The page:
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Cheap eats

Let's get this out of the way: The place that combines golf simulators and a restaurant in the old Club Evolution on Transit Road offers this definition of "frog hair": "The closely mown grass that surrounds a putting green . . . also known as the fringe, apron or collar."

Local golfers had heard the final three terms, but never "frog hair." And for a restaurant, the name is, to be charitable, unusual.

The front desk has the athletic bustle of a rec facility, but past that, Frog Hair shows its other, more country-clubby personality. A gas fire blazes by some cozy seating, and the bar is expansive. The main room holds tables on one side and a wall of four public (in that the people at the tables can watch the players) golf simulators.

We were seated in the middle of the room, with a good view of an enormous flat-screen TV and another smaller TV. But John, the best golfer in the group, was most interested in the video screens in the simulators, which were all busy around noon on this Saturday.

The dinner menu is more expensive ($16.95 for Salmon Lasagna, $23.95 for a 12-ounce strip steak), but lunch was well within the range of a more expensive cheap eat. Beef on weck for one is $6.95; a Smoked Turkey Wrap is $8.95; burgers are $6.95 for plain and $7.95 for cheeseburgers. While we studied the menu, John watched the golfers. "Ouch!" he said as a shot hit the ceiling.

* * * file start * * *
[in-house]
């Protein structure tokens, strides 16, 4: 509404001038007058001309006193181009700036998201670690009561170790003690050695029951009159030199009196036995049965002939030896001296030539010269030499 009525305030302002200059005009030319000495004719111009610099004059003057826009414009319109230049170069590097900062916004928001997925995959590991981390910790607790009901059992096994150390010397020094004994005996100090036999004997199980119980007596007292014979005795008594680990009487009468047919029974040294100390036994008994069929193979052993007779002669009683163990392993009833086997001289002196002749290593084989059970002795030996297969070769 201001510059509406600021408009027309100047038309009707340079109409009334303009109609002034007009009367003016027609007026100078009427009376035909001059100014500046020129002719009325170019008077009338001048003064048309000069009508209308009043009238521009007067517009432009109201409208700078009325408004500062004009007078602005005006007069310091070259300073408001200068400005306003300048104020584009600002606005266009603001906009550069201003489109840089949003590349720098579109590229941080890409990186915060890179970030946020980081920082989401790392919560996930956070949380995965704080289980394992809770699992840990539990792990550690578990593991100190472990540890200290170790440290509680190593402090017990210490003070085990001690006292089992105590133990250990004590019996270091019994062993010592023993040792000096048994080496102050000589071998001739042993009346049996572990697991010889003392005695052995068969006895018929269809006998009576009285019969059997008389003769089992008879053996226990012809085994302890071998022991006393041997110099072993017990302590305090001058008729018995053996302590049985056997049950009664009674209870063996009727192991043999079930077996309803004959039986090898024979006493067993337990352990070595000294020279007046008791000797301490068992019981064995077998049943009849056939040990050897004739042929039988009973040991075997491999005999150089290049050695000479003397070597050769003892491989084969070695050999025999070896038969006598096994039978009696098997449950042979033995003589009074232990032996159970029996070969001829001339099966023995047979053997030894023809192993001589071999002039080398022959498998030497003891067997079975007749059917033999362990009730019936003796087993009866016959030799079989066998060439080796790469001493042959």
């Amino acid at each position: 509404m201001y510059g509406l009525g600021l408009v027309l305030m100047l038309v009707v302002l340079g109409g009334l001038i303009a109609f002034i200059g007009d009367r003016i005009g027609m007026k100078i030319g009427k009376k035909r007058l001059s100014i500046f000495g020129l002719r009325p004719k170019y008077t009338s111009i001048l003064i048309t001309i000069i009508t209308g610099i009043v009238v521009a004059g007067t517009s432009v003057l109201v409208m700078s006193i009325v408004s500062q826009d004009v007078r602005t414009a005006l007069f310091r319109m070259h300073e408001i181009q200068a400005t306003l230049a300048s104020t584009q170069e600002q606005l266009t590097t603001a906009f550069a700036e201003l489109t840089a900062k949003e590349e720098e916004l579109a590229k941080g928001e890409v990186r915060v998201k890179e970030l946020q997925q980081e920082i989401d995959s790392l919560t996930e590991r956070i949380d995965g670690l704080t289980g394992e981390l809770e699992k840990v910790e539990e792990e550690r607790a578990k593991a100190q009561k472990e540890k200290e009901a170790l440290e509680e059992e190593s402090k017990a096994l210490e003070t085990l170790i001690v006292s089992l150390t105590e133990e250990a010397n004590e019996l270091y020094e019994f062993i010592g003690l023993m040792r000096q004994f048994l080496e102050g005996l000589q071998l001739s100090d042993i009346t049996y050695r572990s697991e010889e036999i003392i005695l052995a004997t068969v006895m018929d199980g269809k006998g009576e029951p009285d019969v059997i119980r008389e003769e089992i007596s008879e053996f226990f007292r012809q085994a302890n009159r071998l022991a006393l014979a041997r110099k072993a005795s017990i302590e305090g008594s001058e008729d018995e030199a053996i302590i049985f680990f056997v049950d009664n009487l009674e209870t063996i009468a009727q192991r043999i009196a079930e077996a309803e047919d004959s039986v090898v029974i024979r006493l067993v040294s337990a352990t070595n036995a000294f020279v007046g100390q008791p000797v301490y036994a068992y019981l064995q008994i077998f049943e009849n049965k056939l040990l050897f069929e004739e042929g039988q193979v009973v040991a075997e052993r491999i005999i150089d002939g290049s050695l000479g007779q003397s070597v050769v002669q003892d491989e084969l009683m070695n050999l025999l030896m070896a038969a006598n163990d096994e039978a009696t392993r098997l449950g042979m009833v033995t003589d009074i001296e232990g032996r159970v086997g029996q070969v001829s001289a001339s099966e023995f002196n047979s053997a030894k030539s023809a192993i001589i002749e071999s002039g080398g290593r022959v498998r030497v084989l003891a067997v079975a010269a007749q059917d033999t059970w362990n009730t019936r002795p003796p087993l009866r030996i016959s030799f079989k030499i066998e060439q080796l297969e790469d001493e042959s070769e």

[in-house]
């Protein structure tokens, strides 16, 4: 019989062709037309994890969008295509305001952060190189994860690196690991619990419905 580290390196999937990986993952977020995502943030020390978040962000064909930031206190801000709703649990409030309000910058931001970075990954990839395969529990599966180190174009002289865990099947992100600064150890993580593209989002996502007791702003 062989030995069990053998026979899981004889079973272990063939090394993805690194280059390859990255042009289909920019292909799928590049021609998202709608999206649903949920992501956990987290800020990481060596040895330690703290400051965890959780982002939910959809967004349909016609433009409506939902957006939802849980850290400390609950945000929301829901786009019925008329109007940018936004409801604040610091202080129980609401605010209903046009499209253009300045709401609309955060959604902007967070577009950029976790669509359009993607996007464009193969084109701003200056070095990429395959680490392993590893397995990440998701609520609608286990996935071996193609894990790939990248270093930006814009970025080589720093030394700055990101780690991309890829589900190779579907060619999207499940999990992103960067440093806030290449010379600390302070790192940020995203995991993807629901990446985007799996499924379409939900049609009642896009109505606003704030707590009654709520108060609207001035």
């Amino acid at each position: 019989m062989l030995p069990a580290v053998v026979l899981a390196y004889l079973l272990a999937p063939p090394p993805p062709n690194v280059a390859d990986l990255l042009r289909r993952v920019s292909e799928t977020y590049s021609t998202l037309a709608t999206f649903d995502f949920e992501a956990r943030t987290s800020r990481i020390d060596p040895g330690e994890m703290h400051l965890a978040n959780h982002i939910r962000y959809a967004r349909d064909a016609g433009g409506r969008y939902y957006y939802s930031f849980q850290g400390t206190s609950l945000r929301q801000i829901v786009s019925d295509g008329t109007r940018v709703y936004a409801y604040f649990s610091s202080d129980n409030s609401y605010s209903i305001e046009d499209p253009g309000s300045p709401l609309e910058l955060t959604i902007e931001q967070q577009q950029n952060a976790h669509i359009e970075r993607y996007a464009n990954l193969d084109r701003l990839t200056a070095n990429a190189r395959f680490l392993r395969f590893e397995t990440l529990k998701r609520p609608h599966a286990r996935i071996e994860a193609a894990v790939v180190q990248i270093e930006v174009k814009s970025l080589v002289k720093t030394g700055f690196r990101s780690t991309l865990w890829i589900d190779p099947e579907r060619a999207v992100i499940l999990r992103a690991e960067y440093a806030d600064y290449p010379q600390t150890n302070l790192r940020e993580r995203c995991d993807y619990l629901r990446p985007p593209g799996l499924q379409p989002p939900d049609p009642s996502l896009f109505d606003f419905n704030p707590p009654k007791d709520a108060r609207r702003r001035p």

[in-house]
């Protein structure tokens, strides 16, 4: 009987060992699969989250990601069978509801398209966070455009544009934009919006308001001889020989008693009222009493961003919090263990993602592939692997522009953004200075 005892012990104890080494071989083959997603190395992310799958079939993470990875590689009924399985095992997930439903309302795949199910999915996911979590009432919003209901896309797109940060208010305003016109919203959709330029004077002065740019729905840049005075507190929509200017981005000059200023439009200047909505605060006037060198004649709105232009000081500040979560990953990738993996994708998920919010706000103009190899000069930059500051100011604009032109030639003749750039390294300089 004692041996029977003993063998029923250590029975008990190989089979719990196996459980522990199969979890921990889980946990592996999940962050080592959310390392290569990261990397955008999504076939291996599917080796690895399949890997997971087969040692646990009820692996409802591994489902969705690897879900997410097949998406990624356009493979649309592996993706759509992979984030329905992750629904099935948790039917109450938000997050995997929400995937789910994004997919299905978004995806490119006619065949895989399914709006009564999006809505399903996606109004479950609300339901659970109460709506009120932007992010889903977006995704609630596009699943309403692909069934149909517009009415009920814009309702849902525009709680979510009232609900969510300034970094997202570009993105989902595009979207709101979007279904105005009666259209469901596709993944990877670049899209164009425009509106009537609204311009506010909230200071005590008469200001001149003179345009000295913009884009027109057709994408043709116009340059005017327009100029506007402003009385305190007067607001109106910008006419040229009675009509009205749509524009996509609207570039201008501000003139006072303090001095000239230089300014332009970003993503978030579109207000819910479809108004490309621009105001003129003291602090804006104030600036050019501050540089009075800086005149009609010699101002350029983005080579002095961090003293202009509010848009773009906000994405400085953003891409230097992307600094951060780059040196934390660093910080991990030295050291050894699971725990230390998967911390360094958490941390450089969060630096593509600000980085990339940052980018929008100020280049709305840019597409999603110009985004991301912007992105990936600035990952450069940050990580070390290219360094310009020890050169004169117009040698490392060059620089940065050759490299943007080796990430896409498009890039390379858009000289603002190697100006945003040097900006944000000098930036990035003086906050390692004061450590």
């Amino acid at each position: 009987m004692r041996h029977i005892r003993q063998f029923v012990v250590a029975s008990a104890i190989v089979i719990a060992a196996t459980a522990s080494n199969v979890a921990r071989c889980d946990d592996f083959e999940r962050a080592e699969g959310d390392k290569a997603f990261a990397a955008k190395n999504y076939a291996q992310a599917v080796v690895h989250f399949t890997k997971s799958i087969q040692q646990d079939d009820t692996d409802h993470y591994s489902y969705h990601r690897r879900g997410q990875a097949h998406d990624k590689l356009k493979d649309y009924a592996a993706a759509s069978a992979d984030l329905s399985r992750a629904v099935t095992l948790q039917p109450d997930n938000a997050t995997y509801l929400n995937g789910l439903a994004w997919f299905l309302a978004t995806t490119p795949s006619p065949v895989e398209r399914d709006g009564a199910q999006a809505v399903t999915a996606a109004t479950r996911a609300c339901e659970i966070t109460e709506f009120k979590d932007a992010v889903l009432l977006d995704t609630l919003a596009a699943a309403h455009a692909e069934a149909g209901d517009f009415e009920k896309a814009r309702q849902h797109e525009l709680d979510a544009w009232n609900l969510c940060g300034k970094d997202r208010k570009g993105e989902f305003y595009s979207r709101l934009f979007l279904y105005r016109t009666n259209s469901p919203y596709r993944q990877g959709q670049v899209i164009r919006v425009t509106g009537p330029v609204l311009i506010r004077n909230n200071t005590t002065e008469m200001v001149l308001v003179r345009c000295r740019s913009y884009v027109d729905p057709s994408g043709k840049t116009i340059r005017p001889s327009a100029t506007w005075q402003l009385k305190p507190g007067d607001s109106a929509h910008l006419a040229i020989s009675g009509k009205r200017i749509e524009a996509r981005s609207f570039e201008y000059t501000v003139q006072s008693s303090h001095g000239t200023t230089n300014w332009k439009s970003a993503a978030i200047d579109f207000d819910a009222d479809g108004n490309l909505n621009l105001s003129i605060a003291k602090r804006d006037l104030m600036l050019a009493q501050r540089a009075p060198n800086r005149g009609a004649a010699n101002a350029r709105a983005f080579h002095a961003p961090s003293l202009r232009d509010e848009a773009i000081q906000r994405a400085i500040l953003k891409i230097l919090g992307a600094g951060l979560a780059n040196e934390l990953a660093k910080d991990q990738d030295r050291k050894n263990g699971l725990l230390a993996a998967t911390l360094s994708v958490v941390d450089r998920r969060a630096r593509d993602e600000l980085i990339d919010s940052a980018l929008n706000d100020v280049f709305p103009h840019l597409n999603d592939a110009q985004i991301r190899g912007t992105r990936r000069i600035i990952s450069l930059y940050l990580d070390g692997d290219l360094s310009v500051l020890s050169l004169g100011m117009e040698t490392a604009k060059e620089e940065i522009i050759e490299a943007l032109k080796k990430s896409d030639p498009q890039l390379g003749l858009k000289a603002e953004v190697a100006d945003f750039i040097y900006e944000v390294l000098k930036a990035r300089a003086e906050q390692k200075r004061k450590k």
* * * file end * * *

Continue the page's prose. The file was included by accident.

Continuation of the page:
Ruth eyed the crab cakes ($8.95 for the appetizer, $9.95 for the sandwich) but settled on the Spicy Chicken Quesadilla, and rated it excellent, with white meat chicken, melted cheese, and best of all, red, yellow and and green bell peppers. The scoop of guacamole was nice and creamy, she said. John, watching the golfers, said, "Uh-oh."

Dan's Meatloaf ($7.95) served on toasted sourdough bread was two thin slices that he pronounced "very tasty, but not a lot of meatloaf." We all agreed that they should raise the price a buck and cut the slices thicker.

John said, "Nice shot!" and dug into his Cajun Chicken Sandwich ($6.95), which he praised for its moist, tender meat and blend of spices.

I scored an eagle with my lunch, Chicken on the Green ($9.95), a whole chicken breast, grilled and sliced, served on a bed of salad greens, which themselves were set on a bed of delicious lattice-cut fries. What a concept! Everyone marveled at the size of the serving, and I shared some of the chicken and thick-cut fries with Dan and John.

Even if you're not a golfer, with players in the booths, Frog Hair combines a meal and a show.

-- Anne Neville


Frog Hair

7800 Transit Road, Amherst


Review: 3 1/2 pennies (Out of 4)

"Quality food."

Frog Hair's kitchen opens at 11:30 a.m. daily. It closes at 11 p.m. Monday through Thursday; at midnight Friday and Saturday; and at 10 p.m. on Sunday. It is handicapped-accessible.

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